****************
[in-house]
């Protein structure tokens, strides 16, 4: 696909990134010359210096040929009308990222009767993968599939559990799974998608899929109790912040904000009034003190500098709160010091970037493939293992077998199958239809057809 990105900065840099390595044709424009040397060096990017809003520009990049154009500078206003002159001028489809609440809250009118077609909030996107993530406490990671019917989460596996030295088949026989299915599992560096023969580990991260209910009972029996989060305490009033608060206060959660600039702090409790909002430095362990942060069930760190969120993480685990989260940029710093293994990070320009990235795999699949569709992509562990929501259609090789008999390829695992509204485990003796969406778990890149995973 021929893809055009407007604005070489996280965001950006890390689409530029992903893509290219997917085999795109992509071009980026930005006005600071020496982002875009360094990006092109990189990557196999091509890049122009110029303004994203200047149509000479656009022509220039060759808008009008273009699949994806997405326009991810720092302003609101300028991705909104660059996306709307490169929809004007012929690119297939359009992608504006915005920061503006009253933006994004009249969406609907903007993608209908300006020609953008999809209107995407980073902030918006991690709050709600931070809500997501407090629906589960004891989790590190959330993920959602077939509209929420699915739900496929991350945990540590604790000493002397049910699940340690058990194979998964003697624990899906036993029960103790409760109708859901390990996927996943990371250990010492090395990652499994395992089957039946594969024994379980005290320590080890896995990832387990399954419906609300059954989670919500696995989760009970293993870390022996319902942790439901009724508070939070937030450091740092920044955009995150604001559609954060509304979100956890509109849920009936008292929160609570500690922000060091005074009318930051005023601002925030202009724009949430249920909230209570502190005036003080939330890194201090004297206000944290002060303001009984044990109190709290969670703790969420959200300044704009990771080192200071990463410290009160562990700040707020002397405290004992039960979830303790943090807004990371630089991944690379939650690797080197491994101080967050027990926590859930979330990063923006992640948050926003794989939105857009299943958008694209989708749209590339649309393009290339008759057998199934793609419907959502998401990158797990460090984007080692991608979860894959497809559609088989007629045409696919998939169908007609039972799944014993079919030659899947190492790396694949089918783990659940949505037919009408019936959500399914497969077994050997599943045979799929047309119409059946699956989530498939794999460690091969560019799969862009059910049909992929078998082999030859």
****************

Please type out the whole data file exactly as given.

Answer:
[in-house]
């Protein structure tokens, strides 16, 4: 696909990134010359210096040929009308990222009767993968599939559990799974998608899929109790912040904000009034003190500098709160010091970037493939293992077998199958239809057809 990105900065840099390595044709424009040397060096990017809003520009990049154009500078206003002159001028489809609440809250009118077609909030996107993530406490990671019917989460596996030295088949026989299915599992560096023969580990991260209910009972029996989060305490009033608060206060959660600039702090409790909002430095362990942060069930760190969120993480685990989260940029710093293994990070320009990235795999699949569709992509562990929501259609090789008999390829695992509204485990003796969406778990890149995973 021929893809055009407007604005070489996280965001950006890390689409530029992903893509290219997917085999795109992509071009980026930005006005600071020496982002875009360094990006092109990189990557196999091509890049122009110029303004994203200047149509000479656009022509220039060759808008009008273009699949994806997405326009991810720092302003609101300028991705909104660059996306709307490169929809004007012929690119297939359009992608504006915005920061503006009253933006994004009249969406609907903007993608209908300006020609953008999809209107995407980073902030918006991690709050709600931070809500997501407090629906589960004891989790590190959330993920959602077939509209929420699915739900496929991350945990540590604790000493002397049910699940340690058990194979998964003697624990899906036993029960103790409760109708859901390990996927996943990371250990010492090395990652499994395992089957039946594969024994379980005290320590080890896995990832387990399954419906609300059954989670919500696995989760009970293993870390022996319902942790439901009724508070939070937030450091740092920044955009995150604001559609954060509304979100956890509109849920009936008292929160609570500690922000060091005074009318930051005023601002925030202009724009949430249920909230209570502190005036003080939330890194201090004297206000944290002060303001009984044990109190709290969670703790969420959200300044704009990771080192200071990463410290009160562990700040707020002397405290004992039960979830303790943090807004990371630089991944690379939650690797080197491994101080967050027990926590859930979330990063923006992640948050926003794989939105857009299943958008694209989708749209590339649309393009290339008759057998199934793609419907959502998401990158797990460090984007080692991608979860894959497809559609088989007629045409696919998939169908007609039972799944014993079919030659899947190492790396694949089918783990659940949505037919009408019936959500399914497969077994050997599943045979799929047309119409059946699956989530498939794999460690091969560019799969862009059910049909992929078998082999030859």